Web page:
We looked at another variant of this issued DPM UBACS a couple of weeks back and I mentioned that I’d be posting the 2nd iteration down the line, so here that is. Be sure to check this post for more info if you missed it since both of these shirts are extremely similar.
Believe it or not I got this example from survivalaids.com back in 2008, having absolutely no idea at the time that an actual issued temperate DPM combat shirt would end up being a fairly rare thing. It was new in packaging when I got it and they had stock of various sizes at the time, so I can only assume the MoD ordered a large amount then decided against actually making them a general issue item for troops and surplused most of them.
When discussing the two variants it’s actually fairly easy for me to figure out which one came first. When I joined up in 2007 I was issued 3 green t-shirts in the exact same green 100% polyester fabric that is used on the torso of this combat shirt. My issued DPM CS95s also didn’t have a pre-sewn Union Jack on the left arm, as (not) seen here. A couple of years later when I went to stores for t-shirts they had brown ones using the same fabric as shown on my other DPM UBACS and my issued CS95s started coming with miniature Union Jacks, again as seen on the brown torso example.
Other than the torso fabric and flag the only difference I can see between my two is in the label. Where the brown torso has a label that was very much standard for issued CS95s and British issue uniform in general, this earlier example lacks the fields for writing in name and service number that you would usually see. Not quite a prototype label, but not the same as the labels in every other bit of kit the MoD has ever lent me.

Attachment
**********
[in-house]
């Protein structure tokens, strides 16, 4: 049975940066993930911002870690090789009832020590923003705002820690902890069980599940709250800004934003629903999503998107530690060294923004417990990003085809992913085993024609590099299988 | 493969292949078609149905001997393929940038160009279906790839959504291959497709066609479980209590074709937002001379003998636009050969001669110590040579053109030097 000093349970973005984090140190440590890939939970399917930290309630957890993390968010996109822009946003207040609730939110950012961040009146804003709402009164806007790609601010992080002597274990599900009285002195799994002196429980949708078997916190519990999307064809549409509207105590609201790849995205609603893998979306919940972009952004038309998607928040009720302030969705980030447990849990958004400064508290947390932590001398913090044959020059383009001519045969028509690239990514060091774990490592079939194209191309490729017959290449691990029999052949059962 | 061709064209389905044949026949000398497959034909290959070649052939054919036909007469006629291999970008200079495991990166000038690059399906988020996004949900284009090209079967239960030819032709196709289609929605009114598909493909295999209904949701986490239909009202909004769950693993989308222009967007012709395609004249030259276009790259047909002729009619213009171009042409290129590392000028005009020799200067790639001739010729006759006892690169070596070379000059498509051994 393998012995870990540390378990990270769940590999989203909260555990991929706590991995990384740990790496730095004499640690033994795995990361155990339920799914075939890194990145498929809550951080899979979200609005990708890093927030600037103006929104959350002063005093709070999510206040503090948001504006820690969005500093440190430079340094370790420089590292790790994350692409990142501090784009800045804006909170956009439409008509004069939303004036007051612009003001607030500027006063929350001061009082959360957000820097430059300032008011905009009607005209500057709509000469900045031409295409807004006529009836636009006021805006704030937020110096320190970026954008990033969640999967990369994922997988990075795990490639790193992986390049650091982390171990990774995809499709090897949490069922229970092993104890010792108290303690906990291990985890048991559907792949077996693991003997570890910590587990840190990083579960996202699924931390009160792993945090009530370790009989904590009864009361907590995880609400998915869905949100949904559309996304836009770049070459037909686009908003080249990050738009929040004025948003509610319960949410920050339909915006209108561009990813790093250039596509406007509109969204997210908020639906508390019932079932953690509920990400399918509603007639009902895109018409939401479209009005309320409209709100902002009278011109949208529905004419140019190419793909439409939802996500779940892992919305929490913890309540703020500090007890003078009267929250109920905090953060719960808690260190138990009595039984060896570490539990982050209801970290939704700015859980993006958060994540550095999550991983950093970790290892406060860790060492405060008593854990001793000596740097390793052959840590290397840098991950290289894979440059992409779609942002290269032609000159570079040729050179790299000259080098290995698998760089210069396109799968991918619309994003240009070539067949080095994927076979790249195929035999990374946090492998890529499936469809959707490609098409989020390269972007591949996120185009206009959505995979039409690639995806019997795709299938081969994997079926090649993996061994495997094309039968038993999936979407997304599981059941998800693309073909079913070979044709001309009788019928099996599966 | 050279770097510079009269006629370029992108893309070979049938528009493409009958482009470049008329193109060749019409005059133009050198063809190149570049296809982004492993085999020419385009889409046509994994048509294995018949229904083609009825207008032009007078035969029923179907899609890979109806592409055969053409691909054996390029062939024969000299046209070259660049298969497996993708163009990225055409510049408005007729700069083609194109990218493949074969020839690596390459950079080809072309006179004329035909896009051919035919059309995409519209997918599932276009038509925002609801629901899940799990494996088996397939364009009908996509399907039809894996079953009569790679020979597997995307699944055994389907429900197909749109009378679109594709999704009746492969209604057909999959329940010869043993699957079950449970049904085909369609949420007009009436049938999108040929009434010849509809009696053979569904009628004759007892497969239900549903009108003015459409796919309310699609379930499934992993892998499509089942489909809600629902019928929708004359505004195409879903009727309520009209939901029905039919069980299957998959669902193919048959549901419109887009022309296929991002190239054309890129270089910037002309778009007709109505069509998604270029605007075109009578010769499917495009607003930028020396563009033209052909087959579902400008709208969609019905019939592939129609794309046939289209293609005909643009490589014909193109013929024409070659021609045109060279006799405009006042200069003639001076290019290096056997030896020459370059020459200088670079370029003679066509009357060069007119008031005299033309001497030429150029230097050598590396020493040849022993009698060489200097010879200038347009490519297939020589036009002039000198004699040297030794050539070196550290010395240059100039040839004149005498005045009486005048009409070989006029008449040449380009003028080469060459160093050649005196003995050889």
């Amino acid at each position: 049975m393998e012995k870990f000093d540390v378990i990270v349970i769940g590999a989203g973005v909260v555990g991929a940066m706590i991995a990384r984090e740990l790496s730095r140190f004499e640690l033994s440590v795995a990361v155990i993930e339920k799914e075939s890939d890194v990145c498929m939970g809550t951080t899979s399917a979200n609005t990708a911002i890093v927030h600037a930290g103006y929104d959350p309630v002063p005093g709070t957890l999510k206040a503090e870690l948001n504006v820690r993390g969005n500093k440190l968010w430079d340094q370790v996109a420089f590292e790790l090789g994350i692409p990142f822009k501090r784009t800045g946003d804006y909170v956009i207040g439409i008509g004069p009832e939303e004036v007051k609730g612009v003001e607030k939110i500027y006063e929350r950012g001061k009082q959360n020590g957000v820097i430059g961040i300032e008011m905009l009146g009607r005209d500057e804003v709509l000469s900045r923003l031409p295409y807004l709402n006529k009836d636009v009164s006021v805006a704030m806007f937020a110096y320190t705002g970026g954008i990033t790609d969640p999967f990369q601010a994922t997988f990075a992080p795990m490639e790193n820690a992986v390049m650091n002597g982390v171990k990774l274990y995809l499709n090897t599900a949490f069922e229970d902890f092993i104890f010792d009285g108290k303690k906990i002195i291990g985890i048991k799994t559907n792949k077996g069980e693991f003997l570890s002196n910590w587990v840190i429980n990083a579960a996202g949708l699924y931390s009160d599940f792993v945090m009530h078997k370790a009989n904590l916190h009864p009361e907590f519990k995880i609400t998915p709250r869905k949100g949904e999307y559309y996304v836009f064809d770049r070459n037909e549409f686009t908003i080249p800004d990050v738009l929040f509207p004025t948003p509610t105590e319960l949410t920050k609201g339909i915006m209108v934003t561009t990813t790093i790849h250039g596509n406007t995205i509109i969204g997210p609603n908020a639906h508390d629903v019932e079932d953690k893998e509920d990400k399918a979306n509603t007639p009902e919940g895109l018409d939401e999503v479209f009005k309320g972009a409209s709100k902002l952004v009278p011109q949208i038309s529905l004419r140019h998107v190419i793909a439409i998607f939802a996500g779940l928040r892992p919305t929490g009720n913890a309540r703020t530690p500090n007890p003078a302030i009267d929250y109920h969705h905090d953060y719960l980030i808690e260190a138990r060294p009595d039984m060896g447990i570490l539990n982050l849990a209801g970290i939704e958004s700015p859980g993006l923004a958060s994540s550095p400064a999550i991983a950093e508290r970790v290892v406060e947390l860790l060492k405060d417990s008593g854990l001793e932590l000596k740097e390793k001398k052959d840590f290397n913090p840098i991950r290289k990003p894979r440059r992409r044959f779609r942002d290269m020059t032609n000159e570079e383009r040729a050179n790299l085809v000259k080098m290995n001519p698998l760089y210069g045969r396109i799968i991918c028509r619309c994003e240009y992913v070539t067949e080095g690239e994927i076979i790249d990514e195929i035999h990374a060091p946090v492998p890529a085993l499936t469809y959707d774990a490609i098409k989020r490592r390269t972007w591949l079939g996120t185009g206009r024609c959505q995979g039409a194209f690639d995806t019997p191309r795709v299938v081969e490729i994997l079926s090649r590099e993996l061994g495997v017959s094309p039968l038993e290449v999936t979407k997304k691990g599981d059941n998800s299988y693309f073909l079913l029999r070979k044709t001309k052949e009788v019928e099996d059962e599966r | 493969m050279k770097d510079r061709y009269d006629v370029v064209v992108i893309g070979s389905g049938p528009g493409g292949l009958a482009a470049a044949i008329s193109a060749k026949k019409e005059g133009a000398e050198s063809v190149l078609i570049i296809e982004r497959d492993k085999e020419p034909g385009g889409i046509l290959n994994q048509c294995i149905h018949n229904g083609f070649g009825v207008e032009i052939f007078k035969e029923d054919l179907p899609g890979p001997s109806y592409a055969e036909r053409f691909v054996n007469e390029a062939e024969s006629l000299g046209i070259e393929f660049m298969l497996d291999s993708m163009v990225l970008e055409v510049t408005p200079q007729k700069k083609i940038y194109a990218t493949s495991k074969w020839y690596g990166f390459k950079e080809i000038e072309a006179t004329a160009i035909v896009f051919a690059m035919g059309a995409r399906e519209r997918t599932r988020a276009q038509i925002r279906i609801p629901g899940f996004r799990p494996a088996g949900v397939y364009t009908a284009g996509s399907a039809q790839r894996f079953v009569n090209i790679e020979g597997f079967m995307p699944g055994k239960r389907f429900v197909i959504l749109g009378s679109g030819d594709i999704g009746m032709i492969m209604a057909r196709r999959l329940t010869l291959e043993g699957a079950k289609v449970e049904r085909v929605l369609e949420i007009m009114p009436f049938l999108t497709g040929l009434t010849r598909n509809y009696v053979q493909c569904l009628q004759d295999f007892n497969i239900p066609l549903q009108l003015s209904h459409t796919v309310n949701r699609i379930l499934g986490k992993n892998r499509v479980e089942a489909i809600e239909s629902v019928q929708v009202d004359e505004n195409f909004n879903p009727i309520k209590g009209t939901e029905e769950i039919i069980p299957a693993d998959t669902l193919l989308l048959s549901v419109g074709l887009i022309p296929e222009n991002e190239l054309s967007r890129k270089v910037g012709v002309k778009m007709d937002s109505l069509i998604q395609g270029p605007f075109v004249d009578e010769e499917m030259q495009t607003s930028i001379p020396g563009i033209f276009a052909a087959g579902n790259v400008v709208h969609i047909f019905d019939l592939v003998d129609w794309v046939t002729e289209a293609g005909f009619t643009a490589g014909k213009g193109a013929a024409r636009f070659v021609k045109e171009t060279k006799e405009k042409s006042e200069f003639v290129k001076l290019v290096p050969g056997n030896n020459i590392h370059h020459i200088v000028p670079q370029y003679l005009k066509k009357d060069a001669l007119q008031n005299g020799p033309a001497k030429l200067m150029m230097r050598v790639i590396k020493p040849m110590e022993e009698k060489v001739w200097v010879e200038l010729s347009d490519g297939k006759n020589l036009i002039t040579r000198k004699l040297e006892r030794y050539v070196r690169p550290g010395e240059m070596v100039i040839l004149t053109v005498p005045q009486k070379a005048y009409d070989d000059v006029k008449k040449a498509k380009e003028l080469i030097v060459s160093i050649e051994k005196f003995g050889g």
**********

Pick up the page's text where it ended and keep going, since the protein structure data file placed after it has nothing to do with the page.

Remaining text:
This was my go to upper garment for a fair few sequential airsoft games back when I got it. At the time, not knowing much of anything my attitude was ‘DPM is woodland camo and I’m playing in the woods.. this makes 100% sense’ even though the site I went to was mostly bare mud, sparsely-leaved bushes, dead leaf litter, bare wooden structures and bare tree trunks for most of the year, so it actually didn’t work all that well at all. It was a good pattern for when it was designed back in the 1960s, but the colour palette doesn’t make the most sense and there are definitely more effective overall patterns in the 2020s. Nevertheless, one of the most iconic camos, not ineffective in the right places and certainly aesthetic.